According to my informants, who were present at the time, the Cantonese without a word of parley or explanation immediately opened fire on the Town Guards and their prisoners at a distance of about thirty yards. Taken entirely by surprise, the escort turned and fled into the country together with the Kiangse mutineers whom a moment before they had had in their charge. The Cantonese followed, shooting and bayoneting no less than 18 of the Town Guards within a hundred yards of the road.

I went over to the temple and there found the 18 bodies laid out on the floor being prepared for the coffins that were waiting in the back yard. Five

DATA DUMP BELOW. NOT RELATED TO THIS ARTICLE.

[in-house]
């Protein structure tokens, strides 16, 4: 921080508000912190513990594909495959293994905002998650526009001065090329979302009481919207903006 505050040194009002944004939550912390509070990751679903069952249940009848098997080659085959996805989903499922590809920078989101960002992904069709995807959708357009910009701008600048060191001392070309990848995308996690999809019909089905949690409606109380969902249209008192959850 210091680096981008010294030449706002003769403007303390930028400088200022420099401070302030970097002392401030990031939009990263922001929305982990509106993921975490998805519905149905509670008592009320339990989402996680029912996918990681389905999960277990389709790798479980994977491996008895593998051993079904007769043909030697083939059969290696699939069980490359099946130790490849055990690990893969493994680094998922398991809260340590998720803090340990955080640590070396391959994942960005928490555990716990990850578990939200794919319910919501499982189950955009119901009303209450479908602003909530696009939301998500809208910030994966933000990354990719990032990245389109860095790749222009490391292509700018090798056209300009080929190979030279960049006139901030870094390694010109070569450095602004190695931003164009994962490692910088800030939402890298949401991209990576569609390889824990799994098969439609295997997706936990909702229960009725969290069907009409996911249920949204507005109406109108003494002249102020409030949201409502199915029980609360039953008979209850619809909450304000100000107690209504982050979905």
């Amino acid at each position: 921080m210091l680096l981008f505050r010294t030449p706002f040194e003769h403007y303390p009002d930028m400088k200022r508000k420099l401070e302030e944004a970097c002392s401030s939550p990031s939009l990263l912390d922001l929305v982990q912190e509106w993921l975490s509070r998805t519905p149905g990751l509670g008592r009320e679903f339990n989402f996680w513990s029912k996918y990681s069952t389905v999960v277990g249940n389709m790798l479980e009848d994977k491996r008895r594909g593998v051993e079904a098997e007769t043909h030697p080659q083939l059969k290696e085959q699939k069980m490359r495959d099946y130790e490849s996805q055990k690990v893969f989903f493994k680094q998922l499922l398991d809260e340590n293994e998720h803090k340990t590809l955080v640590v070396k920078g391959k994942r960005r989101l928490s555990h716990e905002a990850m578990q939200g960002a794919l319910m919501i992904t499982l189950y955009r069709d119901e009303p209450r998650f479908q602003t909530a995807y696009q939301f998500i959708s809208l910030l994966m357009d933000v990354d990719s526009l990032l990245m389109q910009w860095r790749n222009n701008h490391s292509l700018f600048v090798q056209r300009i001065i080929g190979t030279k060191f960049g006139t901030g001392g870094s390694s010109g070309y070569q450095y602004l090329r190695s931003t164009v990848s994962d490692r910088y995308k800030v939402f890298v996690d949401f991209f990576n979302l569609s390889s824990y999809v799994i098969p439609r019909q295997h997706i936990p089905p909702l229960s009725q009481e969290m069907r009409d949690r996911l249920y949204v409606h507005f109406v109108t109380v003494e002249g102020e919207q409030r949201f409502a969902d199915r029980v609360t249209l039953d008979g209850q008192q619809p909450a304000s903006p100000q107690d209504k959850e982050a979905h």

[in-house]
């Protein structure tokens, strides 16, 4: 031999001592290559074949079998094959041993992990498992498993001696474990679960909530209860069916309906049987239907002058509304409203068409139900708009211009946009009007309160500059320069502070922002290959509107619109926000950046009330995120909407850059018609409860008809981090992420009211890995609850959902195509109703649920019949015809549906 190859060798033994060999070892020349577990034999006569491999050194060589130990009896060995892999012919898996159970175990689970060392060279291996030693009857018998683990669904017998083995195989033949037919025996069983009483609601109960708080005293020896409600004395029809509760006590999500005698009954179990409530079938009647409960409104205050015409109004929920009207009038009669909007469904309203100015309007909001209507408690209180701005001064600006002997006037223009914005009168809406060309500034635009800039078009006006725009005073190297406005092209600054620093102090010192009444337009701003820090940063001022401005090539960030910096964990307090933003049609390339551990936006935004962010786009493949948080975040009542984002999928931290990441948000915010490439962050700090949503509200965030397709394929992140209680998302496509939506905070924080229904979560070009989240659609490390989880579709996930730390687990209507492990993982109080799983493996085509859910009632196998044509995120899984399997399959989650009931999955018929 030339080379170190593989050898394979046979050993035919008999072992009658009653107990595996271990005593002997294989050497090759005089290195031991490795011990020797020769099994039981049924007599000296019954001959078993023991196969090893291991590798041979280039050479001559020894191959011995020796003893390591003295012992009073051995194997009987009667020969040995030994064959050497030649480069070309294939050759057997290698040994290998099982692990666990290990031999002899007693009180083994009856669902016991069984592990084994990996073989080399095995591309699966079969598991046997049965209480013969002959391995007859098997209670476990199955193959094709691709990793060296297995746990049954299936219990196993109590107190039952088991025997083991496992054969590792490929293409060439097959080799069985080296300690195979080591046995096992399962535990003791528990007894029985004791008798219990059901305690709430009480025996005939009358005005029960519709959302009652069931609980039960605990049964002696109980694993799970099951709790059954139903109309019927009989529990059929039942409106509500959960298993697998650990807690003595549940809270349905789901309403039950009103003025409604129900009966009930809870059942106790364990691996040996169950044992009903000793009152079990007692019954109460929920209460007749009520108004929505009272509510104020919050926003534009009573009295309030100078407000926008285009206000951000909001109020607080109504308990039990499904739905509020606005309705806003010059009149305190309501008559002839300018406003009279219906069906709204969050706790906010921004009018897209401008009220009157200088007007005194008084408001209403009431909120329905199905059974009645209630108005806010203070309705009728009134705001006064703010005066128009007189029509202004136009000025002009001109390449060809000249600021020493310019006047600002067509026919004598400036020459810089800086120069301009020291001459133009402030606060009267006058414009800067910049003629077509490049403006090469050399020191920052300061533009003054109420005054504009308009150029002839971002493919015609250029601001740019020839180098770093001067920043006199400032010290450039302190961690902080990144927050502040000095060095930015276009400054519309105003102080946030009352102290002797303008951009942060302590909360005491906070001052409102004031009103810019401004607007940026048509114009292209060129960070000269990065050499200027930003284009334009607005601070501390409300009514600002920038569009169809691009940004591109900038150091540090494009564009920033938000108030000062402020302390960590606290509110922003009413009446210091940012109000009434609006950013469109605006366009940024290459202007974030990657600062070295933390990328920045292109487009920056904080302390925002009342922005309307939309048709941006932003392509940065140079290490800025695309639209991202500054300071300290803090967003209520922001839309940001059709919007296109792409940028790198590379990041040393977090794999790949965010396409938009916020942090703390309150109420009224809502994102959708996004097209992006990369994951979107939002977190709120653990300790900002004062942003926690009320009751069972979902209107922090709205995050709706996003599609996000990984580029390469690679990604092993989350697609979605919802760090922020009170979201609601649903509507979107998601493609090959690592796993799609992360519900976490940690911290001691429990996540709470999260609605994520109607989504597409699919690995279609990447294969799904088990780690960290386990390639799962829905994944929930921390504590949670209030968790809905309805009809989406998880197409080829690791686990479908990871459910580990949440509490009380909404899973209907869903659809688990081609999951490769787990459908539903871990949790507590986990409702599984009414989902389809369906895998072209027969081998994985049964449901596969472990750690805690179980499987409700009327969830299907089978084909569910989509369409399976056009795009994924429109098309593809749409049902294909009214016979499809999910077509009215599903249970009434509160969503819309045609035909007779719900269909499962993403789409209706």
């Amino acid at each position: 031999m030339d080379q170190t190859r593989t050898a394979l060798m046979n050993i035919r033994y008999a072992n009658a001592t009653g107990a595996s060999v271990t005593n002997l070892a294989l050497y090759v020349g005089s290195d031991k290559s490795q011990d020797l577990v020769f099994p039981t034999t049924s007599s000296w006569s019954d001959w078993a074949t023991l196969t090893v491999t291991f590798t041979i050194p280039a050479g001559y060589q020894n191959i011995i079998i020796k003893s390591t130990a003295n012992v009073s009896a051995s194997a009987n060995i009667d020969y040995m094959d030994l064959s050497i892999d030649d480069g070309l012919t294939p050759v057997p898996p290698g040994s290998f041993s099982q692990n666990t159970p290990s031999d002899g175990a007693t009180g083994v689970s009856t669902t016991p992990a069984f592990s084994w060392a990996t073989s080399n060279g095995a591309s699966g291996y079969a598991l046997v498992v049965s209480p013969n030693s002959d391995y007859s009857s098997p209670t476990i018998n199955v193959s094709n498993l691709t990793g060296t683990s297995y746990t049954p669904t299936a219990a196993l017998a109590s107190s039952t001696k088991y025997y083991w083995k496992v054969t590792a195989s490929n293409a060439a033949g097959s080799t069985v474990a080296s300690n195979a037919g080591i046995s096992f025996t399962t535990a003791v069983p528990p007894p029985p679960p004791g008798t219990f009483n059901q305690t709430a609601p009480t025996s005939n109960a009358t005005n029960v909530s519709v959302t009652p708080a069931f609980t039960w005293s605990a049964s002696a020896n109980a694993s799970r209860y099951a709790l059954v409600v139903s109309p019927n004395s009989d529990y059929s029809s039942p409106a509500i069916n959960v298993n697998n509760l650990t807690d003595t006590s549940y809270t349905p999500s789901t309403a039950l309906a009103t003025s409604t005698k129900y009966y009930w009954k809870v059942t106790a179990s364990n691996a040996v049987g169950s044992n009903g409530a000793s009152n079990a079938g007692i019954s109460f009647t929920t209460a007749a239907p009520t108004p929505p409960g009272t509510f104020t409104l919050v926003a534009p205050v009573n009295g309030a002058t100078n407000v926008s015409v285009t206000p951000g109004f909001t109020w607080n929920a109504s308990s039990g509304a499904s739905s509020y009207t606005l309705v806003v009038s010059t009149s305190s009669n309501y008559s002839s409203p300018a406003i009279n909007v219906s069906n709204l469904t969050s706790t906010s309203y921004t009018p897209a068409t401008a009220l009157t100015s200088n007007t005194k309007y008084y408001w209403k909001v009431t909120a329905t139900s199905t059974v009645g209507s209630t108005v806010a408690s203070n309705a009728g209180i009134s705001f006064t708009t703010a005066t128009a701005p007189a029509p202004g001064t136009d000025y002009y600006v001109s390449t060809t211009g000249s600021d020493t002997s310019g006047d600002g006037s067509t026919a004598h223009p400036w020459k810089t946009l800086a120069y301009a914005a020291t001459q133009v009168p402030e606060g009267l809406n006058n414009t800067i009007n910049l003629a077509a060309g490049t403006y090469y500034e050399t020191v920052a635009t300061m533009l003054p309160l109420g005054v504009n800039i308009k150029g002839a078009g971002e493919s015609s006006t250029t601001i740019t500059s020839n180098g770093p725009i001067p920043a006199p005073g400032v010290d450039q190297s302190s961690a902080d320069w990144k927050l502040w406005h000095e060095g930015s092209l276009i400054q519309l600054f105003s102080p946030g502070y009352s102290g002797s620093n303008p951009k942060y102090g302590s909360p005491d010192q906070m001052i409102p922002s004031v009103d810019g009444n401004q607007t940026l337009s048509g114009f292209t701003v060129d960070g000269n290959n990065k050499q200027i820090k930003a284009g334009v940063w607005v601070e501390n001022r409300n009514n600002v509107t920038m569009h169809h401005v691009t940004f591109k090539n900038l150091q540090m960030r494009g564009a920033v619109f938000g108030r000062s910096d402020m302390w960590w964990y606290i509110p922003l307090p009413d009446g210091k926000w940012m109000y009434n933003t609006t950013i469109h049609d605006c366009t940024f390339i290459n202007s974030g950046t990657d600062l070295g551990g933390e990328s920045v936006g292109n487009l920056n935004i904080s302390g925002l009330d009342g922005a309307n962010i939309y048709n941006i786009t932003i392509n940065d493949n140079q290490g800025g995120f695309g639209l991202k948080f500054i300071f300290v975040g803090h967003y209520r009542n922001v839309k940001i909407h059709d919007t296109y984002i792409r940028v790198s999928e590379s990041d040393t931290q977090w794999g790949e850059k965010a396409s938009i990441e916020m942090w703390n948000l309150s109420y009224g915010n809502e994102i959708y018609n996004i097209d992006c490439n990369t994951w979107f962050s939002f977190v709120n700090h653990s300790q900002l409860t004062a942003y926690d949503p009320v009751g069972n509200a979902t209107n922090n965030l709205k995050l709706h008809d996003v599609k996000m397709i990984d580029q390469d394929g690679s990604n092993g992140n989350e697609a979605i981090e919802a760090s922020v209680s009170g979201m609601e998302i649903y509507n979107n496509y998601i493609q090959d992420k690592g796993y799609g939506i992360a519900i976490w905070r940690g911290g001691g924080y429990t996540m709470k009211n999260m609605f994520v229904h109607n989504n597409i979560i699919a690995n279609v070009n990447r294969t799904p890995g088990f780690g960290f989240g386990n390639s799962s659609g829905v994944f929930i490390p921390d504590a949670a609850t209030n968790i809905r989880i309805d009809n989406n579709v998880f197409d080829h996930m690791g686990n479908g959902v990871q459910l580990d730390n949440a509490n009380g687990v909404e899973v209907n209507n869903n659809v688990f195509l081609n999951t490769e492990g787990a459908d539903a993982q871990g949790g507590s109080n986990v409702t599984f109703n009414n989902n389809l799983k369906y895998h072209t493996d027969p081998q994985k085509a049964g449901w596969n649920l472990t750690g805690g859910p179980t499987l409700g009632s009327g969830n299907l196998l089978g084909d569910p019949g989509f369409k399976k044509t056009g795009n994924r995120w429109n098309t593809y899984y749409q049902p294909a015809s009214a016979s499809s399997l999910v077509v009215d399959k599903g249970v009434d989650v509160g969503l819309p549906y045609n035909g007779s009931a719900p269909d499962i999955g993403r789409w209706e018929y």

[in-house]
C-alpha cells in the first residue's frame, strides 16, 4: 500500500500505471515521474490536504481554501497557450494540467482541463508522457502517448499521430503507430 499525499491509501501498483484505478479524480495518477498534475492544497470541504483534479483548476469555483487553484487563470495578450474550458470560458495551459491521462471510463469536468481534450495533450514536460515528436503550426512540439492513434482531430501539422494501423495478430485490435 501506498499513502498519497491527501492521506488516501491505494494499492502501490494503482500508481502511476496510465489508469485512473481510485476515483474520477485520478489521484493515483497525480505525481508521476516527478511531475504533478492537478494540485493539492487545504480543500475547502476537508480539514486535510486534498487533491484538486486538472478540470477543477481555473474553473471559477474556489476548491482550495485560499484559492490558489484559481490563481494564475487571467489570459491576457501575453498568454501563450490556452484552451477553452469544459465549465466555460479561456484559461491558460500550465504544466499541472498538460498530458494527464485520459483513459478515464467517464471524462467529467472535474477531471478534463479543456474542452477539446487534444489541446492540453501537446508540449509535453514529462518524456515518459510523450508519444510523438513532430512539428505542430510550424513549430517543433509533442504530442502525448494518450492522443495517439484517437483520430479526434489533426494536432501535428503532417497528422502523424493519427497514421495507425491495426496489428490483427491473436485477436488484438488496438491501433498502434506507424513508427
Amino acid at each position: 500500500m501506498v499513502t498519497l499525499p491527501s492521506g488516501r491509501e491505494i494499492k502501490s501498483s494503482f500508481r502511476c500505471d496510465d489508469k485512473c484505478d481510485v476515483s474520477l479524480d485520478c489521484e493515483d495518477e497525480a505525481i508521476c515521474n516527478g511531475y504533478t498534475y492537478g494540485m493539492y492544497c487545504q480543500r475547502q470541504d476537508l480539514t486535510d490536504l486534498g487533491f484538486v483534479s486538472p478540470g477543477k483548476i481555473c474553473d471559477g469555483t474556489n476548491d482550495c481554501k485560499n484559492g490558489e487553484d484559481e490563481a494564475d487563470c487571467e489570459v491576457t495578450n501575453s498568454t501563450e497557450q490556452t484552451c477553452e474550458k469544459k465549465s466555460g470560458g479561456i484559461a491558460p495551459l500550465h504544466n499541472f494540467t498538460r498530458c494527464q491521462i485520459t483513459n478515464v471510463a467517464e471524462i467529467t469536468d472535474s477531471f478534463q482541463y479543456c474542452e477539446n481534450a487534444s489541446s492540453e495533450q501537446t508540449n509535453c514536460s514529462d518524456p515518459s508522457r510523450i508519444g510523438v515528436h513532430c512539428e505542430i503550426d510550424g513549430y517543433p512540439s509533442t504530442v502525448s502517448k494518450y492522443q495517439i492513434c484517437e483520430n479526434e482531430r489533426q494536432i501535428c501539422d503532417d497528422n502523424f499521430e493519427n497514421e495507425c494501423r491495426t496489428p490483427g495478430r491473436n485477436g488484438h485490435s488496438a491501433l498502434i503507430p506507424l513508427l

were already dressed in their funeral clothes and completely covered by shrouds. Each corpse was labelled with a white cloth tag, which showed that the men belonged to the 3rd Company of the 10th Regiment of the Nanking Division. Soldiers and attendants moved quietly about among the other bodies, placing on the upturned faces squares of paper money, to be afterwards burnt and scattered to the winds of heaven for the use of each man's soul in another world. Two soldiers of the regiment were in charge, and from them I had the story related above. They also told how, when the remnants of the escort had reached their barracks the night before, the whole regiment had quickly got under arms with the intention of marching out forthwith to attack the Cantonese, by whom their comrades-in-arms had been killed. In this, however, they had been restrained by their officers, who drew their pistols and lined themselves across the front gate of the barrack square. Feeling on the matter naturally ran very high, and it was easy to see how deeply the soldiers talking to me felt the bitterness and humiliation of their position. Ragged tatterdemalion as he was, there was pride and indignation in the voice of one of them as he stood in the midst of his dead friends on the temple floor and exclaimed with tears in his eyes, "How is it that these, our brethren, can be killed in this manner by those others-these who were among the storming party in the attack on Purple Mountain at a time when they were still on the high seas?" (He referred to the attack and capture of Purple Mountain, the key to Nanking, which led to the surrender of the city to the Revolutionaries at the end of November 1911. The Cantonese troops were then on their way north from Canton, and took no part in the operations. Hence, in addition to the detestation in